Website Forgery

Chris Sienko
May 26, 2016 by
Chris Sienko

We visit websites in search of a desired result: information, a transaction, interaction, or some free or paid service. The natural tendency is to assume that a known website will do them no harm. That's certainly the intent of the site's designers and owners, who may depend upon the site to provide information and process sales. Website forgery takes advantage of the user's assumption of safety, often leaving the user unaware of the security breach.

We will examine two common categories of website forgery: cross-site scripting and website spoofing.

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What is cross-site scripting?

Often abbreviated XSS, cross-site scripting takes advantage of the fact that the user's browser will normally run script code presented by a website. If it did not--if the user had to sign off on every bit of scripting served up--most users might not bother to go to such a website. While the code can be written in Flash, ActiveX, or VBScript, JavaScript is the phisher's most common language for the simple reason that nearly all modern websites use it.

XSS has potential on any website that allows the user to modify a page; this is most often found where a site allows users to post comments. The attacker posts a comment including malicious code that can trigger a script of that attacker's choice. All users' browsers visiting that page--at least, all those lacking robust security measures--will execute whatever scripts the website transmits with the page. Both website maintainer and website visitor are the victims, because the phishers have weaponized a page to use it for mischief the site designers never intended.

How can XSS harm the user?

For one thing, it can steal the user's cookies. Many users' login information resides in cookies--small files maintained by the user's browser--and JavaScript has access to those cookies. If a browser cookie stores someone's online banking login and password, XSS can enable a phisher to obtain those. A sophisticated XSS attack can turn a website into an identity theft engine, supplying a steady flow of stolen logins to a site under the attacker's control. The attacker can attempt to exploit or market the information, which can have a long shelf life if no one detects the theft right away. Since users most often change passwords in response to a site requirement, a gradually declining percentage of the logins will remain valid for some time.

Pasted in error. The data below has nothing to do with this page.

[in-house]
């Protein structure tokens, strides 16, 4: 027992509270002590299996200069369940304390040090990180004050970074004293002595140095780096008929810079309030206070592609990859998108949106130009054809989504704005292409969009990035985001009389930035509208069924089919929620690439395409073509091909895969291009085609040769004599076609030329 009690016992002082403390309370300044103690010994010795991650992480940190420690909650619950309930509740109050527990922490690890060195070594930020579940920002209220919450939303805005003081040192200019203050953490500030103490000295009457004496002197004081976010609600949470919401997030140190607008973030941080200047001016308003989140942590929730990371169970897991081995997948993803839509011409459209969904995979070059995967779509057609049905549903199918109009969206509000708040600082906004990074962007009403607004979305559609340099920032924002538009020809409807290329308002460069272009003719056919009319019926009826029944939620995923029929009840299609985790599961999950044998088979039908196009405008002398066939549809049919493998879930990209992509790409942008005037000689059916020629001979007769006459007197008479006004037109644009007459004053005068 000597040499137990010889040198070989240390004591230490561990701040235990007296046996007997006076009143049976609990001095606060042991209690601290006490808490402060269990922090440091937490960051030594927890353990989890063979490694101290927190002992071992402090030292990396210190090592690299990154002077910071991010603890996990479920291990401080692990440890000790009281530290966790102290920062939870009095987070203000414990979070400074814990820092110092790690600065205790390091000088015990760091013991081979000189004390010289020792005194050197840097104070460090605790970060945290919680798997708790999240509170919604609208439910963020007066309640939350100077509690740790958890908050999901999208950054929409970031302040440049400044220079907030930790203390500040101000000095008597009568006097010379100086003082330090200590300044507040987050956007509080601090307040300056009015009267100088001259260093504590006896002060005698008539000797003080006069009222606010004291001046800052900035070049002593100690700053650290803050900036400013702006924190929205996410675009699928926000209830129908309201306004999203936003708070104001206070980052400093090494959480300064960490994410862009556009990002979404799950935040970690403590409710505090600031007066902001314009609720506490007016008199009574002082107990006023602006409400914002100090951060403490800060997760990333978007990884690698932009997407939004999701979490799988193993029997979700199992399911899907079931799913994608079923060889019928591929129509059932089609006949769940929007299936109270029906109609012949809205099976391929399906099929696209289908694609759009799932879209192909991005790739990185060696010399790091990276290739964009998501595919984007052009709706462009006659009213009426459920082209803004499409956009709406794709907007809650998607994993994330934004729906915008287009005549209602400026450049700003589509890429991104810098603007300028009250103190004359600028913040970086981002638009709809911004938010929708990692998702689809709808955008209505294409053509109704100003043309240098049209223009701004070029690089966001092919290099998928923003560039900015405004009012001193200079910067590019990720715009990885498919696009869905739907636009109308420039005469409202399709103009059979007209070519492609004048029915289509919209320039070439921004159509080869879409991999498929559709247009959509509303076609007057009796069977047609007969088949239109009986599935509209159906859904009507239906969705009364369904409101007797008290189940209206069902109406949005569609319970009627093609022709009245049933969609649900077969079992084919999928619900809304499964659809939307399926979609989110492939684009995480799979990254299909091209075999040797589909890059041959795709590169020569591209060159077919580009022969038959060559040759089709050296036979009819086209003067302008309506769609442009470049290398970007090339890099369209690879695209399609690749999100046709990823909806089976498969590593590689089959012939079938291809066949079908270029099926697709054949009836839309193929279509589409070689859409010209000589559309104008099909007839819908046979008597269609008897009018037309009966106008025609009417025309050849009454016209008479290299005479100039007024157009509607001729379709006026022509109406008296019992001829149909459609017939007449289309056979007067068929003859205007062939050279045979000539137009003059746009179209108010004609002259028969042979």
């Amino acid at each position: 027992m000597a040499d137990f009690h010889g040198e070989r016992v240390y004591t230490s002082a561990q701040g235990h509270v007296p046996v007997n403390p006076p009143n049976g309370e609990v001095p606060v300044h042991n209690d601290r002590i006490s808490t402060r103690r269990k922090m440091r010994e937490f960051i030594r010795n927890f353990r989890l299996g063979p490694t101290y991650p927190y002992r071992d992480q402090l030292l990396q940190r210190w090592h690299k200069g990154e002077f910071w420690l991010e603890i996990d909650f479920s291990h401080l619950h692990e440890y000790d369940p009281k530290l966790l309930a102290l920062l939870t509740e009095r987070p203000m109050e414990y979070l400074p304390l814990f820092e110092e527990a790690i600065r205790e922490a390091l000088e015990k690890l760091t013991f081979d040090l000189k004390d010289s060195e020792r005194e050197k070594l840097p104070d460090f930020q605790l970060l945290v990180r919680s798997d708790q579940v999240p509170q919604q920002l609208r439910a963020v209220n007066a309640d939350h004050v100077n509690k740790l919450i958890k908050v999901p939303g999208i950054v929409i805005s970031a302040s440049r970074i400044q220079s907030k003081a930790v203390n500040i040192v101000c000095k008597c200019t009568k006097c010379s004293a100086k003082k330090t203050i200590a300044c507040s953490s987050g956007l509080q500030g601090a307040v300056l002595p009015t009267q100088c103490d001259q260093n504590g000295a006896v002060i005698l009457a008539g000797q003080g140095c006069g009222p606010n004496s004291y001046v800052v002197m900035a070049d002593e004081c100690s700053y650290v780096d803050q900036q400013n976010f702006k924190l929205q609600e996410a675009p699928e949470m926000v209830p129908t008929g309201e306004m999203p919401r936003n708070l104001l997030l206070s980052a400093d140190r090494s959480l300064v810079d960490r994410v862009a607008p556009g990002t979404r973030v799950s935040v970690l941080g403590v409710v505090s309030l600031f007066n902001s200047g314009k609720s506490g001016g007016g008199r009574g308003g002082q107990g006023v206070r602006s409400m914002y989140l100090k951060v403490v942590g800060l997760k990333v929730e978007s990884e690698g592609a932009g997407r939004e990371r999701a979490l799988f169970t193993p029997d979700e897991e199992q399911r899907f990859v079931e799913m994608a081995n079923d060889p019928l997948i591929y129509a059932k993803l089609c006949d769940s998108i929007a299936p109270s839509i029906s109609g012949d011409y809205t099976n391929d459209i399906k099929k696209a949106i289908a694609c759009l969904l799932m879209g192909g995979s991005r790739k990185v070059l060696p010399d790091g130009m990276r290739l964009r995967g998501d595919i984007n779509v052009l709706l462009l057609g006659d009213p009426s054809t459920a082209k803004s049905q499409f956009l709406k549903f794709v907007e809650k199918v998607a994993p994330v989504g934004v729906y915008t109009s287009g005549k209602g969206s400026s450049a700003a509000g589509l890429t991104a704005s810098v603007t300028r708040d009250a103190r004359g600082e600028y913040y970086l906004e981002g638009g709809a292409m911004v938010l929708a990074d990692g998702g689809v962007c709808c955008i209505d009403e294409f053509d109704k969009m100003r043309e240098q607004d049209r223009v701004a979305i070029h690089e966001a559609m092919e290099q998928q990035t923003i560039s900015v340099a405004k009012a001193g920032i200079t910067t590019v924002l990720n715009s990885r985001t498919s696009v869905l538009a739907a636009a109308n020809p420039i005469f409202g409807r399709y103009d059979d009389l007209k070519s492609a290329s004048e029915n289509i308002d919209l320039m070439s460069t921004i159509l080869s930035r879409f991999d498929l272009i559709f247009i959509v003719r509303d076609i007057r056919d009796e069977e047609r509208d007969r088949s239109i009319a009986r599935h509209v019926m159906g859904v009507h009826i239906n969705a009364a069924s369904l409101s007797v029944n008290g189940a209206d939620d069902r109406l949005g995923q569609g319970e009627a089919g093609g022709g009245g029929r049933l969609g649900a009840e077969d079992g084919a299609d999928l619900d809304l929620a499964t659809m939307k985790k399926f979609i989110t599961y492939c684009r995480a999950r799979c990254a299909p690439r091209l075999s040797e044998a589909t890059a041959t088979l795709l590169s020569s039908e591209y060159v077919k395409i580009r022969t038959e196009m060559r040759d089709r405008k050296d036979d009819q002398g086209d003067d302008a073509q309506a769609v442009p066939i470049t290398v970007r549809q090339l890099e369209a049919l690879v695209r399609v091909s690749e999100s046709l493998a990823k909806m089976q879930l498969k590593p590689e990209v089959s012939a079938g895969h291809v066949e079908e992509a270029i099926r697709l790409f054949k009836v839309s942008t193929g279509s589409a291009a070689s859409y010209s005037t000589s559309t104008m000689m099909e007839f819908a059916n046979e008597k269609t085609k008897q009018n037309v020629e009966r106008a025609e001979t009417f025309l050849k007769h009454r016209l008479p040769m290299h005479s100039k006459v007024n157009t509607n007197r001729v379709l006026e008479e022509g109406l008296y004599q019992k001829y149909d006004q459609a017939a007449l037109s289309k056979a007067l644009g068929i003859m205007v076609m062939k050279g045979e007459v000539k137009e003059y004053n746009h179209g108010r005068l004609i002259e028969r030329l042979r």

Do web designers take the XSS threat seriously?

Most do, though many could do a better job of testing their sites' vulnerability to XSS. Some consider it the user's problem, a shortsighted policy because anything that makes a website do the wrong thing is a problem for that site's owner. Often the user is a customer, and if the customer learns that a site's lax security caused him or her inconvenience or harm, most customers will blame the firm or agency that owns the site.

How can users protect themselves from XSS risks?

Since JavaScript is such a common language, one might not always want to let it operate. Some browsers have begun to build in XSS protection, such as Internet Explorer v8 and higher. It's worthwhile to check one's browser options with regard to security, always remembering that a more current browser version will tend to mean more current protection.